James P. Hogan's Migration is a funny mix of high-tech space traveling futurism and down-home country folks. The bulk of the story takes place on Aurora, an interstellar ship on the first part of its journey, but it starts out on a mostly back-country world. We get to see some local politics and Korshak, a quick-thinking sleight-of-hand magician, who takes advantage of the local ruler's gullibility as far as he can. Korshak has a fan and friend who is on the recruiting team for Aurora, so he manages to escape his pursuers and jump into a world unlike everything he's used to. But he's an adaptable guy, so he learns to be useful in the new environment.
Korshak has to use his wits to rescue Aurora from sabotage by a subversive faction that has recruited Kek, a robot, to help them. We get the standard tour around the society as Korshak chases Kek from place to place. Some of the sub-societies are interesting, including one group trying to live at a subsistence level on this generation star ship. But Hogan makes it completely plausible.
Early on, the recruiters are interviewing a ne'er-do-well the local authorities would like to get rid of. He responds
"If it's military, or some kind of troublemaking to provide an excuse for protective intervention somewhere, the answer's no, but you don't look like a military recruiter. [That] doesn't solve anything. Just causes a lot of hate and reasons for revenge, and makes problems worse. The wrong people get rich."
"Who do you think should get rich?"
"Well, the way I see it is, nobody's born with anything. So whatever they get on top of what they produce themselves must come from other people. And the only way other people are going to give it to them is if they get something worthwhile back in return. So the ones who should end up with a lot to show are the ones who can do things better when it comes to providing what other people need."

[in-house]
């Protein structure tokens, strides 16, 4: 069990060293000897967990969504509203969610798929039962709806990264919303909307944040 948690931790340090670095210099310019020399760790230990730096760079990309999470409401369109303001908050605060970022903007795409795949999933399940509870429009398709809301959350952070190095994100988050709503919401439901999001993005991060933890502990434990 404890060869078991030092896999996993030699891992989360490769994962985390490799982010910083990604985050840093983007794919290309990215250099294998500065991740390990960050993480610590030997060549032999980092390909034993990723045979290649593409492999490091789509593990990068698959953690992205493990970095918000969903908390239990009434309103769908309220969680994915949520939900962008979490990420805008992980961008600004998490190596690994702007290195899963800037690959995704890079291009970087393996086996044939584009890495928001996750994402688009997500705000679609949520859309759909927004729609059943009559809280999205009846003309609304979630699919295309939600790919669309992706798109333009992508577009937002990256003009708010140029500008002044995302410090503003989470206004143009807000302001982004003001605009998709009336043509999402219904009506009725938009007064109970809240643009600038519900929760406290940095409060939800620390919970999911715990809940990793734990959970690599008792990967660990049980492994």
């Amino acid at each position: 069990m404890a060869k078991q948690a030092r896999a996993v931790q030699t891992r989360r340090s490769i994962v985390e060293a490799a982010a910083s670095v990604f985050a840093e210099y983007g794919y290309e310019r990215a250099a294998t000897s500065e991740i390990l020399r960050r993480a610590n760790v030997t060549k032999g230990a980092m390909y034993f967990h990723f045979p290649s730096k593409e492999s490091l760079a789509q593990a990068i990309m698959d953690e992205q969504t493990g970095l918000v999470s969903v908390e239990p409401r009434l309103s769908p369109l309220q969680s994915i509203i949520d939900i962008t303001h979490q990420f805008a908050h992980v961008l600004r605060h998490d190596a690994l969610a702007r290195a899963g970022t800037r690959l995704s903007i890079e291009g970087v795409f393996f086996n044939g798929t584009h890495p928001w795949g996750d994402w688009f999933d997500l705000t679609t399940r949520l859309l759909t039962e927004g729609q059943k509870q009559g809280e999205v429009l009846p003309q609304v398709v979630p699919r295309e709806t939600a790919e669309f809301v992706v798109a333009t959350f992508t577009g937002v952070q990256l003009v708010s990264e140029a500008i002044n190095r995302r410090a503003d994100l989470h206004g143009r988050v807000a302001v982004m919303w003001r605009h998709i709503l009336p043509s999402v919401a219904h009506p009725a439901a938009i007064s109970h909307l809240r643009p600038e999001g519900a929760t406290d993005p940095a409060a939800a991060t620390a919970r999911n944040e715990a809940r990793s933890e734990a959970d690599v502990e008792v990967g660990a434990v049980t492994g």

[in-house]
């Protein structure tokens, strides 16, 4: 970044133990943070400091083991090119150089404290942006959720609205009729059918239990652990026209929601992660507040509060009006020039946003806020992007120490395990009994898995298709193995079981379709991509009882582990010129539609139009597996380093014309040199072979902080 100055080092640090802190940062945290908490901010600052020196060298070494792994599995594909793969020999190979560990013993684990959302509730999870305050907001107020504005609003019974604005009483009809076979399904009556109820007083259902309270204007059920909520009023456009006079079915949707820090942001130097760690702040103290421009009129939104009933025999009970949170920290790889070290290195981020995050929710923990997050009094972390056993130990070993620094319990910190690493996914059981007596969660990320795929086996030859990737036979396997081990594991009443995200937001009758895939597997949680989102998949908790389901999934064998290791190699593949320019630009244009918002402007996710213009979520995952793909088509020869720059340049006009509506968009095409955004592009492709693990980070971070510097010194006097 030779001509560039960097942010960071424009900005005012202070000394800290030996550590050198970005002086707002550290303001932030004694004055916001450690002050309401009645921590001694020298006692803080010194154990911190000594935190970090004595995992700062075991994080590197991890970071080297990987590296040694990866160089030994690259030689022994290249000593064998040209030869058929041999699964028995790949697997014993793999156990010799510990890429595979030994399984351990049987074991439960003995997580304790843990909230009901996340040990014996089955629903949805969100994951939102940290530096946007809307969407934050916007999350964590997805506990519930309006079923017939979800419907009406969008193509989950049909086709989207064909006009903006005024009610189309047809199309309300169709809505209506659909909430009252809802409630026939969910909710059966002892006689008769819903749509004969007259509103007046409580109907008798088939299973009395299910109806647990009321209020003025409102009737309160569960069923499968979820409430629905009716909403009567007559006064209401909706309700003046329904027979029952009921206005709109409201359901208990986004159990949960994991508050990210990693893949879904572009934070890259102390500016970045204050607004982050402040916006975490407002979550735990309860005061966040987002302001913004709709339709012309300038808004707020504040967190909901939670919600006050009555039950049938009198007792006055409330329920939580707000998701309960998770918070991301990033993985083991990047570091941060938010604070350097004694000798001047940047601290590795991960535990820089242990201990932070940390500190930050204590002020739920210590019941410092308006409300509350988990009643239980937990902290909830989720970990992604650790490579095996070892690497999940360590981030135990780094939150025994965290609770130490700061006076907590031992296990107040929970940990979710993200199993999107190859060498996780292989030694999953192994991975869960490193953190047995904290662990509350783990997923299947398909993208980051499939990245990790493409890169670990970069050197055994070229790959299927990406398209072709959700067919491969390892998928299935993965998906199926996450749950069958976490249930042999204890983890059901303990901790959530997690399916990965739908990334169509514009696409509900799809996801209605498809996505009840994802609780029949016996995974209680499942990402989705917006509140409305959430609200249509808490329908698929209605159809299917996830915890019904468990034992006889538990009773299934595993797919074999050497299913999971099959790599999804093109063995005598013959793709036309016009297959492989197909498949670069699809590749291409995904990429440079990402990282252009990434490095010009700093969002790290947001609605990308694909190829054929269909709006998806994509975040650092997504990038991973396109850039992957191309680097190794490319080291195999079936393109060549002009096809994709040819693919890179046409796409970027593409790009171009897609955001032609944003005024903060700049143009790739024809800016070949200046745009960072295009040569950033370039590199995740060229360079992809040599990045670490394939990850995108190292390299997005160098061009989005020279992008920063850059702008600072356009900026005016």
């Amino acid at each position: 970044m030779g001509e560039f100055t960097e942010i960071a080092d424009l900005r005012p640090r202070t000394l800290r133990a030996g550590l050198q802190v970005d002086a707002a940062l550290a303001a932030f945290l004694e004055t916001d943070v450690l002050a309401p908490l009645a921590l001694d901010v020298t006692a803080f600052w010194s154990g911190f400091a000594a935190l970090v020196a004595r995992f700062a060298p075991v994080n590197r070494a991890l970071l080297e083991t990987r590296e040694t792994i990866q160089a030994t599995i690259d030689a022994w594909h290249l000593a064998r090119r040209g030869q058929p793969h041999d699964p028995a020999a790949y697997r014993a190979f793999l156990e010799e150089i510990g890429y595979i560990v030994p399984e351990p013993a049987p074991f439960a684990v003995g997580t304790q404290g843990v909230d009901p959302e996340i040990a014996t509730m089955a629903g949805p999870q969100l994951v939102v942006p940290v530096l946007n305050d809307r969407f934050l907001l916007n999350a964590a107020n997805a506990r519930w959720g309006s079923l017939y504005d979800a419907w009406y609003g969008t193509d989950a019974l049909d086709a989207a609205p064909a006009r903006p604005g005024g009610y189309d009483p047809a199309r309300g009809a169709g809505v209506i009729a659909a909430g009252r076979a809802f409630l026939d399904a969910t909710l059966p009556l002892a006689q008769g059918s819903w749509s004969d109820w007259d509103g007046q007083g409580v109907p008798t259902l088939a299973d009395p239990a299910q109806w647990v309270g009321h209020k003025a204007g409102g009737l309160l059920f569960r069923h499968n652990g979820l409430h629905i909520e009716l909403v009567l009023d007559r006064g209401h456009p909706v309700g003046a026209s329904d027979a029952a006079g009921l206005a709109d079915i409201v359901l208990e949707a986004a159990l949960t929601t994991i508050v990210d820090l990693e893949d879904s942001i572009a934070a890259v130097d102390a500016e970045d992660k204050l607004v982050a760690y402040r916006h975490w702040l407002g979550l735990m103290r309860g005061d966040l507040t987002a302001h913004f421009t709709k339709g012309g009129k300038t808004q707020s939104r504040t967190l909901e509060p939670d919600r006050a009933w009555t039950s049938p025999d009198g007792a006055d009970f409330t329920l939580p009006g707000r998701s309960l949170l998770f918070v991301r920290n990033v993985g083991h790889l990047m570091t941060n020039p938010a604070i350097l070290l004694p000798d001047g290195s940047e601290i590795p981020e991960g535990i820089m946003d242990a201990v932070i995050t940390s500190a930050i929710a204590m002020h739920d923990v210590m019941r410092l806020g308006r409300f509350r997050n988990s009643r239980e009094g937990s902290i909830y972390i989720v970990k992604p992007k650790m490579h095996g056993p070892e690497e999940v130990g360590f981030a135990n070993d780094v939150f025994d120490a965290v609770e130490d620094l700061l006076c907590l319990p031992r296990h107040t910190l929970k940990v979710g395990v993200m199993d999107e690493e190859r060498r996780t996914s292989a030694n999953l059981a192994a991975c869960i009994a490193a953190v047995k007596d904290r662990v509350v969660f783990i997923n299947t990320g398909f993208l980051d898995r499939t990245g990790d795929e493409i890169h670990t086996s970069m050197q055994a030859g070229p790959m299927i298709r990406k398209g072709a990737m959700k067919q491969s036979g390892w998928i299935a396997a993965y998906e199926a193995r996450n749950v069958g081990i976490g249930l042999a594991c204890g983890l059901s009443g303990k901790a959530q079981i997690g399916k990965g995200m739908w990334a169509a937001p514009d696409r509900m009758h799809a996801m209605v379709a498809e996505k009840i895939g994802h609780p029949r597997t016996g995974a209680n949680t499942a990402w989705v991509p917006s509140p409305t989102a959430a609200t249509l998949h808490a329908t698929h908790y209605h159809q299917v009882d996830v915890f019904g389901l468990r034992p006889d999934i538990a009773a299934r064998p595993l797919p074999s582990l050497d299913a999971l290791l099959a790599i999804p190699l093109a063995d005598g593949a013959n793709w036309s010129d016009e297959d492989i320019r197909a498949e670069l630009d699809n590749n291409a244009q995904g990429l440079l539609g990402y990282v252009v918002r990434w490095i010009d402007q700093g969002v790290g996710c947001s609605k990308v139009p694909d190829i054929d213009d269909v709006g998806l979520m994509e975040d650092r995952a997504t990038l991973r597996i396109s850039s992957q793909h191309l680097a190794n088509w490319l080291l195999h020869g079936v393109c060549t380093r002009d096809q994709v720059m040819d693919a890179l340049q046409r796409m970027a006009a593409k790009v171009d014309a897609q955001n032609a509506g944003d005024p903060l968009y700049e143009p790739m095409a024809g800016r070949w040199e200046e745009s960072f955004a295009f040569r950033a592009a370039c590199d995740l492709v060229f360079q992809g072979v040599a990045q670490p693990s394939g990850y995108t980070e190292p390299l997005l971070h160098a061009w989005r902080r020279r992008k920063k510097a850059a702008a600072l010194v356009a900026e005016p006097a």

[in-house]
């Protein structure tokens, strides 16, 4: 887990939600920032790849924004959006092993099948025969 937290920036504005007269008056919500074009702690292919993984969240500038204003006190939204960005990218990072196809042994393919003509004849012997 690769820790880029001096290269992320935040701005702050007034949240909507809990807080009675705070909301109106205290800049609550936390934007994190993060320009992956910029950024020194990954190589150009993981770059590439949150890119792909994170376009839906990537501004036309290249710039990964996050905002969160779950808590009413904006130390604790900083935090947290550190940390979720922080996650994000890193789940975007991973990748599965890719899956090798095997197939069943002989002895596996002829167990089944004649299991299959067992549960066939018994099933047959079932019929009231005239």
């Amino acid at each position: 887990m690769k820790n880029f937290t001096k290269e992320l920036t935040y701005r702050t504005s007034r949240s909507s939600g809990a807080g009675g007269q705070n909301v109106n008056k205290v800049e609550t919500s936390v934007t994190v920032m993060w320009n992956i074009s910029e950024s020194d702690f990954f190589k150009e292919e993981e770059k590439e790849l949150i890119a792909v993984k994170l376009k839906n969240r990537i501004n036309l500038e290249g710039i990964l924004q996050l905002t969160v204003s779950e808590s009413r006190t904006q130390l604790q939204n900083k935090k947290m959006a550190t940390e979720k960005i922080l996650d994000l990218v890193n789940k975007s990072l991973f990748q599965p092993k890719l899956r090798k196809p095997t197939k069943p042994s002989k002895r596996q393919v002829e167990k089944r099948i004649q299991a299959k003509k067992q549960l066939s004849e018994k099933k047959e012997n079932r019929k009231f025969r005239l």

But Hogan isn't consistently pro-commerce. The bad guys who have brainwashed Kek call themselves Dollarians and their high officials have titles like Banker. It's a fun story, but though it was nominated for the Prometheus award last year, it wasn't selected as a finalist. The side trip into Kek's attempt to be more human, (which ends up with him getting involved with a cult) is worth the trip.
Wednesday, November 09, 2011
Initially, the genetic code and the mechanism that interpreted it were both evolving along with everything else in the organisms. But there came a moment when the code stopped evolving yet the organisms continued to do so. At that moment the system was coding for nothing more complex than primitive, single celled creatures. Yet virtually all subsequent organisms on Earth, to this day, have not only been based on DNA replicators but have used exactly the same alpahabet of bases, grouped into three-base 'words', with only small variations in the meanings of those 'words'.
That means that, considered as a language for specifying organisms, the genetic code has displayed phenomenal reach. It evolved only to specify organisms with no nervous systems, no ability to move or exert forces, no internal organs and no sense organs, whose lifestyle consisted of little more than synthesizing their own structural constituents and then dividing in two. An yet the same language today specifies the hardware and software for countless multicellular behaviours that had no close analogue in those organisms, such as running and flying and breathing and mating and recognizing predators and prey. It also specifies engineering structures such as wings and teeth, and nanotechnology such as immune systems, and even a brain that is capable of explaining quasars, designing other organisms from scratch, and wondering why it exists.